Palmer frowns. “Look, I just wanted to see if it would work.” He smiles. “And it has! I didn’t hurt anyone. And look at me!” He spreads his arms and laughs again. “I’ll be a much healthier caretaker. What’s wrong with that?”
Jacob stands silently for a moment, a wisp of white hair floating back and forth across his forehead. “I’m truly sorry you have done this, Palmer. Truly sorry. I would like to have seen things . . . but no matter.” He turns toward the house. Keeping his back to Palmer, he says. “Go. As of now, I am dissolving our agreement. You are no longer, never have been, my apprentice. You do not understand what it means to be a caretaker. It’s apparent you can never know. I’m sorry, Palmer. This is how it must be. By the time you are sitting in your new car again, you will remember nothing of me, nor of any of the magic I taught you.” He looks back over his shoulder at Palmer. “Don’t worry, you can keep your new body.”
Palmer’s face falls. “Hey, wait a minute! You can’t just quit! We’ve worked too hard to . . . to. . .”
But Jacob is already going back to the garden. Palmer takes a deep breath. “Wait, Jacob! Wait! I—I came here to give you something. A peace offering, for my . . . my mistake the other day. Wait!”
Jacob turns around and watches as Palmer runs to the car. Reaching through the window, he takes a package from the passenger seat and anxiously runs back.
“Look,” he says, “I know this isn’t going to change anything, but . . . well,”—he thrusts the package at Jacob with both hands—“here.”
Jacob takes the brown-paper-wrapped object. Eying Palmer, who has turned away, he slowly and deliberately removes the wrapping. It is a large and dusty book. Jacob raises an eyebrow and brushes off the surface. “The Tall, Thick Book of Tales,” he reads aloud, turning it over. His face softens as he looks up toward Palmer. “Well. Thank you, Palmer. You humble me,” he says with a hint of sarcasm. “Now, if you’ll excuse me. . .”
Palmer glances angrily at Jacob. Gesturing to the book, he shouts, “At least read the damned inscription!” Jacob frowns, and Palmer lowers his voice. “Please.”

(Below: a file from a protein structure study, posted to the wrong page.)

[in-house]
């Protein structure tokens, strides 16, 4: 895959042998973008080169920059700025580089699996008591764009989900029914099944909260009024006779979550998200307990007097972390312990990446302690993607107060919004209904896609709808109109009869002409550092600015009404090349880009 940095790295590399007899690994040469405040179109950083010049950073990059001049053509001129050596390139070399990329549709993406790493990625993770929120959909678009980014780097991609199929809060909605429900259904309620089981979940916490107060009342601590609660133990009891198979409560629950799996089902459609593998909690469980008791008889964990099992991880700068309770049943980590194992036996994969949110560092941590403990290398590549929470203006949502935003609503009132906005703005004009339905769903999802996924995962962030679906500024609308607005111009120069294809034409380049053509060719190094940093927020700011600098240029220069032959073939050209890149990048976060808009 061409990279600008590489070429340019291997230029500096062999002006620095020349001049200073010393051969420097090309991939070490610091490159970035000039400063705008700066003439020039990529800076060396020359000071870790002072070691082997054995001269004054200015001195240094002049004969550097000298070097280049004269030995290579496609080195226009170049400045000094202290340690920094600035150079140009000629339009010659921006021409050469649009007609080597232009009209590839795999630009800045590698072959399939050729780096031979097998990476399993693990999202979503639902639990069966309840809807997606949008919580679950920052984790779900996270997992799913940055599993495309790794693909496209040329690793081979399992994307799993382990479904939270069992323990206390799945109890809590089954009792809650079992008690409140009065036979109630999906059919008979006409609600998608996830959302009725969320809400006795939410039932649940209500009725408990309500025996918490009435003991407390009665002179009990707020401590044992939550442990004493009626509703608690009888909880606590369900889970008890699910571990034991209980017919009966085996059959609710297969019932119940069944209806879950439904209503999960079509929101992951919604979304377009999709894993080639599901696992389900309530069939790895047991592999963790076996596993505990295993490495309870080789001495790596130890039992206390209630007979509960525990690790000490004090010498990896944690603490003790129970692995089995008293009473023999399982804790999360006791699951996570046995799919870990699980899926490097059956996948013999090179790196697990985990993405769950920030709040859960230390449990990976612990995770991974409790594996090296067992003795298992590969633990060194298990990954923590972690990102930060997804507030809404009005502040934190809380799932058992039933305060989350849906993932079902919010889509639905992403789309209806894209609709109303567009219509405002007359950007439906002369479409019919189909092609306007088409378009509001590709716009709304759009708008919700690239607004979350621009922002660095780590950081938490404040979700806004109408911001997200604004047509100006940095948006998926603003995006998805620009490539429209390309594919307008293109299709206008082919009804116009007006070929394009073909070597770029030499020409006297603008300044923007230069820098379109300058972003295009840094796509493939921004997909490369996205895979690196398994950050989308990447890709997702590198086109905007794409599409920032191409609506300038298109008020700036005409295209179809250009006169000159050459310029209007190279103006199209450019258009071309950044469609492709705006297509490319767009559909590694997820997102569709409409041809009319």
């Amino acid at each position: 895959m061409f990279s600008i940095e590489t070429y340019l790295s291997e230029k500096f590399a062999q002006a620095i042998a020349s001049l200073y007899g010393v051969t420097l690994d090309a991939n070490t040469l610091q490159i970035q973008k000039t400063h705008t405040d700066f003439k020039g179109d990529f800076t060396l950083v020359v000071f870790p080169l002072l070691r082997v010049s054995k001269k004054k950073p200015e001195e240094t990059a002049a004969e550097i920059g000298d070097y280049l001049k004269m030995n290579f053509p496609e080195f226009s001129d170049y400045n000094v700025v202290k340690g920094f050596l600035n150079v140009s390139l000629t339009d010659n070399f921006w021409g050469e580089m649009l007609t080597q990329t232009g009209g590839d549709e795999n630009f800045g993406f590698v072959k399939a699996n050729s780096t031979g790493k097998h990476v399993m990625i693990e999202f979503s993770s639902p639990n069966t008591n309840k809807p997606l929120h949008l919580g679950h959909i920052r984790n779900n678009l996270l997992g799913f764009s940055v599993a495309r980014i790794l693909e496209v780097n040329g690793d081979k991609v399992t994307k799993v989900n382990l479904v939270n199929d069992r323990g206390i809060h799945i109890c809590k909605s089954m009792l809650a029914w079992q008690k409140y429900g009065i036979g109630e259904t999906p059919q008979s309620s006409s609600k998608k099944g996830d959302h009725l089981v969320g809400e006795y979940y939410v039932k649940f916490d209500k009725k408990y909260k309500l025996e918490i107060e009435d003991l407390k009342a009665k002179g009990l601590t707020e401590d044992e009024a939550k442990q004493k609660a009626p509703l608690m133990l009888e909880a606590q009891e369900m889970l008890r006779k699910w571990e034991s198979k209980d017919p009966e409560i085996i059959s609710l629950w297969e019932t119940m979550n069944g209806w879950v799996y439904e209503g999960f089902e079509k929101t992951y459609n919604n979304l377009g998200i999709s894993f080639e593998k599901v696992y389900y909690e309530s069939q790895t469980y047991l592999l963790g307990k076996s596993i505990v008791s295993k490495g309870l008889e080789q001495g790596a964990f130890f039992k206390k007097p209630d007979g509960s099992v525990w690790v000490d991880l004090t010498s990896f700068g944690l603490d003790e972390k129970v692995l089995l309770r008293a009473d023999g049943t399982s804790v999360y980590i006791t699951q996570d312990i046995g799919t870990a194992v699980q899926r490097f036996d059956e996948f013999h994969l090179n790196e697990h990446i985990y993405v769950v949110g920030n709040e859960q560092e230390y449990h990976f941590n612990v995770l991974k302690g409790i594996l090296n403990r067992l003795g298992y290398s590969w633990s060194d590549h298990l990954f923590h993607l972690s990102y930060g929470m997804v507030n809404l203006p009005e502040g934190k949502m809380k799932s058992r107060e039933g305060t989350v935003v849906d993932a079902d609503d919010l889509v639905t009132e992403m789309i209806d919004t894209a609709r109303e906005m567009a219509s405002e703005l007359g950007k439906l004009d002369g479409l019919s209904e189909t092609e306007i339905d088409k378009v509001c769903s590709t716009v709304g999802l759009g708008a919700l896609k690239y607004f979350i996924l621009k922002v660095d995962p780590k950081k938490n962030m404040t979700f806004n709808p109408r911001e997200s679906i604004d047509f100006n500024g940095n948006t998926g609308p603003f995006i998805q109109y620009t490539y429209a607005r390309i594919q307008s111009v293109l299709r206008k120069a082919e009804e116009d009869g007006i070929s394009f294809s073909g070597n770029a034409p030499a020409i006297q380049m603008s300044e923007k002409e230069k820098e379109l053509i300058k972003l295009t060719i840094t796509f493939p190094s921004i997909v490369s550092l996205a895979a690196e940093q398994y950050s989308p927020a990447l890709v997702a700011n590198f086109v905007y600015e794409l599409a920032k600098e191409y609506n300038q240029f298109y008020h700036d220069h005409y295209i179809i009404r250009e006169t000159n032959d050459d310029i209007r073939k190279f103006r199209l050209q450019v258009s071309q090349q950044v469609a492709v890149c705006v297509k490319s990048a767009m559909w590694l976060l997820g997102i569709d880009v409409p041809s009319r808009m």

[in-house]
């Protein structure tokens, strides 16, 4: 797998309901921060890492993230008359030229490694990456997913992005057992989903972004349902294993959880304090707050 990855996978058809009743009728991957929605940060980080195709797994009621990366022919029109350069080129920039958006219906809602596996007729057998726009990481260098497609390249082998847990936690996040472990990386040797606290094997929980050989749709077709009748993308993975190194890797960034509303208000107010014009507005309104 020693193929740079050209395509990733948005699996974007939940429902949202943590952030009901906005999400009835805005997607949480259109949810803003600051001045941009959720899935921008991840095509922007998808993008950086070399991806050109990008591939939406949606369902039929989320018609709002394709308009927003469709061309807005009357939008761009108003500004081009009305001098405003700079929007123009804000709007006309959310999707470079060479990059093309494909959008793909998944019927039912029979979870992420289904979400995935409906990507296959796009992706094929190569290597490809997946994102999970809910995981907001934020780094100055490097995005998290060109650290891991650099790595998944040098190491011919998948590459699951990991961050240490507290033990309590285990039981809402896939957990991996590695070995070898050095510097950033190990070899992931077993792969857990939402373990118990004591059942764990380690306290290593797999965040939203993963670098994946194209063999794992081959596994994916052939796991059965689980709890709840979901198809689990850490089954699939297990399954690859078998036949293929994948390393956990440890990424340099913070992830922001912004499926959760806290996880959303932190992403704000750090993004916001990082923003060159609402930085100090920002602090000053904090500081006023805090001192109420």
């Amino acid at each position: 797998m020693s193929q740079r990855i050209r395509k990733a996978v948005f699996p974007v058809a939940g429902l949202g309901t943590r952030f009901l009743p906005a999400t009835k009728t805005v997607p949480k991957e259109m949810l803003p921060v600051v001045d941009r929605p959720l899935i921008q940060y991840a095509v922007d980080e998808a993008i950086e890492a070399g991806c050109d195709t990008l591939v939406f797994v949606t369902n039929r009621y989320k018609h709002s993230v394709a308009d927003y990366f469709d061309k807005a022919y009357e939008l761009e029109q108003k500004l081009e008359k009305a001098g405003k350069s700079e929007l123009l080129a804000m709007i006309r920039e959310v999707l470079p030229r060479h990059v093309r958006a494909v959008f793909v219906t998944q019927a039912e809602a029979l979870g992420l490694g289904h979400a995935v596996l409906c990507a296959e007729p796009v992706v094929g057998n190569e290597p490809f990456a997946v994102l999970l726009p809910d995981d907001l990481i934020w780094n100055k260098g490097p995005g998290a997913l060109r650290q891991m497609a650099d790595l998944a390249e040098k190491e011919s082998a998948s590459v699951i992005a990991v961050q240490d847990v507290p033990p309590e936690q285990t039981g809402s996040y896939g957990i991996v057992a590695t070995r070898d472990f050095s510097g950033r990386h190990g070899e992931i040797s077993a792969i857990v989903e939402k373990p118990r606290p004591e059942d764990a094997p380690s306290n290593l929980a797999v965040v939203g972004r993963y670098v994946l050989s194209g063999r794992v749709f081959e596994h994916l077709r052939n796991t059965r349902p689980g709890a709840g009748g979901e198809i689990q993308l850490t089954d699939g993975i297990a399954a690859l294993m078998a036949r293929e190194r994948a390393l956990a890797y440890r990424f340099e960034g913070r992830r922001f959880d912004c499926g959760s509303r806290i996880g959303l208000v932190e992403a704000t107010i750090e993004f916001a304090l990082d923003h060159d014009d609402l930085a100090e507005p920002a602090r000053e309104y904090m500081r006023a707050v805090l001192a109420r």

Jacob’s shoulders drop, and nodding, he sighs. “Oh, all right.” Propping the large book in the crook of his right arm, he lifts the cover. As he does, Palmer’s face lights up in a triumphant grin.
The moment Jacob opens the cover, a blinding flash of blue light illuminates the surprise on his face. His free hand begins frantically gesturing in the air over his head.
A second later, the book drops heavily to the ground. It bounces once and shuts itself with a soft slap. The brown paper wrapping tumbles into the garden fence, blown there by a gust of wind.
Palmer stands over the book, arms and legs outstretched, mouth open in a silent victory celebration. Jacob is nowhere to be seen.
Fun concept about getting trapped in the pages of a book and interacting with the characters already there, the unintentional side effects of magic, and what happens with things don’t go as planned. This is a fun read. It is a good read for all ages because it is intriguing, clean, intense, and funny. I think it is a good book for parents and kids to enjoy together and for reading groups of mixed ages, a plus in my circle of readers.
Very imaginative writing with fun twists and unusual circumstances. I hope to see more of Jacob and Lucy, even Palmer, in future books. The authors imagination soared to heights unseen before and left me with a longing to visit the world of the books I have read before and meet the souls of the books as worm has.
I give this book 4.5 out of 5 clouds.
This product or book may have been distributed for review; this in no way affects my opinions or reviews.